Nearly EVERY moon in the solar system of comparable size to the Moon of Earth is tidally locked to its own host planet, and has the same phenomena of rotating at the same rate that it orbits its primary.

    It is a connection of the tidal bulge being created by the non-uniform gravitational field of the host planet squishing and squashing on the moon (not necessarily the Earth's moon). This bulges its surface toward and away from the host planet, and that bulge is always tidally torqued back to the condition of it being aligned with the line between the bodies.

    More and more tidal distortion of the moon ultimately converts the original rotational kinetic energy into thermal energy. Io has extreme volcanism because it is an inner moon of the giant Jupiter, and experiences an extreme tidal distortion and heating due to this.

    This happens to Earth due to the tidal distortion from the moon, but to a MUCH lesser extent. Earth has its oceans that can slosh around instead of skid to a grinding halt. We definitely notice this when we visit the beach and experience the tides. No it is not God getting in to and out of the bath twice a day. It is the Moon squishing and squashing on Earth's oceans as Earth rotates. The ultimate fate of Earth is to someday be tidally locked to the moon, and for the Earth-Moon system to resemble the Pluto-Charon system as a binary planet that is mutually tidally locked (but that won't happen for billions of years, and it is in fact predicted that the sun will have entered a substantially different state, that could possibly engulf the Earth instead).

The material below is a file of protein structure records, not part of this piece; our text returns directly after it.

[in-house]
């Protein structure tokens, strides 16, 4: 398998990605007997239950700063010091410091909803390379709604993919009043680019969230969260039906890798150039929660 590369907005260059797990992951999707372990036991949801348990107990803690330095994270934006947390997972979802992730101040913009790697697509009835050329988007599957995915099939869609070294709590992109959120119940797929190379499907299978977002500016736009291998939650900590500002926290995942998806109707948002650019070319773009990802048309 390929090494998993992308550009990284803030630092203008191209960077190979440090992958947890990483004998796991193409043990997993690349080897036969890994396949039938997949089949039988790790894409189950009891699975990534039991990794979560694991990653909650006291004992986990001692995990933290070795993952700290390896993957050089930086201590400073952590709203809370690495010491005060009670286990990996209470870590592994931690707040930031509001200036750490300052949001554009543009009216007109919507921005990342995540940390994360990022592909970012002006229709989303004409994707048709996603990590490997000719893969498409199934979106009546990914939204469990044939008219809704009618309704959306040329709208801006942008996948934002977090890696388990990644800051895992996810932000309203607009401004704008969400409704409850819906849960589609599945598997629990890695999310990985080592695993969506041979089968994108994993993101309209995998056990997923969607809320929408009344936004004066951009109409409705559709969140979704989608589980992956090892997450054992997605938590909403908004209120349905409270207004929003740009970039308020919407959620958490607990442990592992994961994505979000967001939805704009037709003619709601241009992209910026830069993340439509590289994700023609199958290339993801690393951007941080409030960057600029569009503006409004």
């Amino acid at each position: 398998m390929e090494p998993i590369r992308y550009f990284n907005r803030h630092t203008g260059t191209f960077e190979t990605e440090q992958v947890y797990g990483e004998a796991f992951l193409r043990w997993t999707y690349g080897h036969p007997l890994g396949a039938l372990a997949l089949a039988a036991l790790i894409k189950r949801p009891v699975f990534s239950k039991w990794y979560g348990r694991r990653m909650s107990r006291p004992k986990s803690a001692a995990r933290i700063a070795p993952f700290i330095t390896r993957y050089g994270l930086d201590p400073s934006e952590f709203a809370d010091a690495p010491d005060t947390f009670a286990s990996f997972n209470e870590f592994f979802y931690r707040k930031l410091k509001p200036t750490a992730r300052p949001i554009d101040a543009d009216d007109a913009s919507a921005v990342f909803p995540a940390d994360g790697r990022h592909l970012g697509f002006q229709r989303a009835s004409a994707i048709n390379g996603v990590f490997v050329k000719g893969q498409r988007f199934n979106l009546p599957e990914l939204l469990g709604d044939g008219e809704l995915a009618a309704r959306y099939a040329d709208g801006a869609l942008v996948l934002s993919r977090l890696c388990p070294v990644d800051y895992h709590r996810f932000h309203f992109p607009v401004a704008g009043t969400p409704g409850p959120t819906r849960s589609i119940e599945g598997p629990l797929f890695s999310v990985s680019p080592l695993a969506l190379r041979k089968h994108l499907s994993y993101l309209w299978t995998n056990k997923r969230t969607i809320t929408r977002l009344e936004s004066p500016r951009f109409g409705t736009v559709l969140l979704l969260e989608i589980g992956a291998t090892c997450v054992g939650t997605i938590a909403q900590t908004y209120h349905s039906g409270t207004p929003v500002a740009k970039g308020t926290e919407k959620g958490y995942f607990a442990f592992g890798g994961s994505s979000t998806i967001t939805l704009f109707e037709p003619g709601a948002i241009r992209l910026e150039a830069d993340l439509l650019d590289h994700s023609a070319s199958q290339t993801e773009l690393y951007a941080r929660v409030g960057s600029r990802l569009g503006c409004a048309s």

There are some more interesting examples where tidal locking isn't successful to cause a complete synchronicity of rotation and orbit. Mercury is the prime example of the next-order-up case of tidal resonance...3:2 spin-orbit resonance. It used to be thought that Mercury was tidally locked to the sun...but we now know (and have known for 4 decades) that that isn't the case. It instead makes exactly 3 rotations for every 2 orbits. If you were an observer on Mercury, you would experience a daylight cycle that lasts for 176 days, which is exactly 2 orbits of Mercury (each themselves lasting 88 days).

  • arslan
    Lv 7
    9 years ago

    The moon is tidally locked to the Earth, and has a 1:1 spin-orbit resonance with the Earth.

    No, this is not a coincidence, tidal locking is a common thing to happen when a relatively massive body orbits very close to a relatively small body, as is the case with the moon and the Earth.

    Similarly, Mercury is also tidally locked with the sun, but its spin-orbit resonance is 3:2

    That means for every 3 times its spins on its axis, it makes 2 revolutions around the sun.

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  • Paul
    Lv 7
    9 years ago

    Yes there is a reason for it. The moon is gravitationally tidal locked to the earth.

    That means there's a trasfer of rotational energy from the earth to the moon which will continue until they are facing each other. The moon is slowing down the rate at which the earth spins on its axis and the earth is speeding up the rate at which the moon orbits the earth.

    check this out for more information.

    http://csep10.phys.utk.edu/astr161/lect/moon/tidal...

  • Gary H
    Lv 6
    9 years ago

    No, it's not a coincidence. It was caused by 4 billion years of Earth's tidal effect on the moon.

    By the same token, the moon's tidal effect on Earth is doing the same thing to Earth, but at a much MUCH slower rate due to the relative masses.

  • Anonymous
    9 years ago

    yes, it's a coincidence. It was caused by 8 billion years of Earth's tidal effect on the moon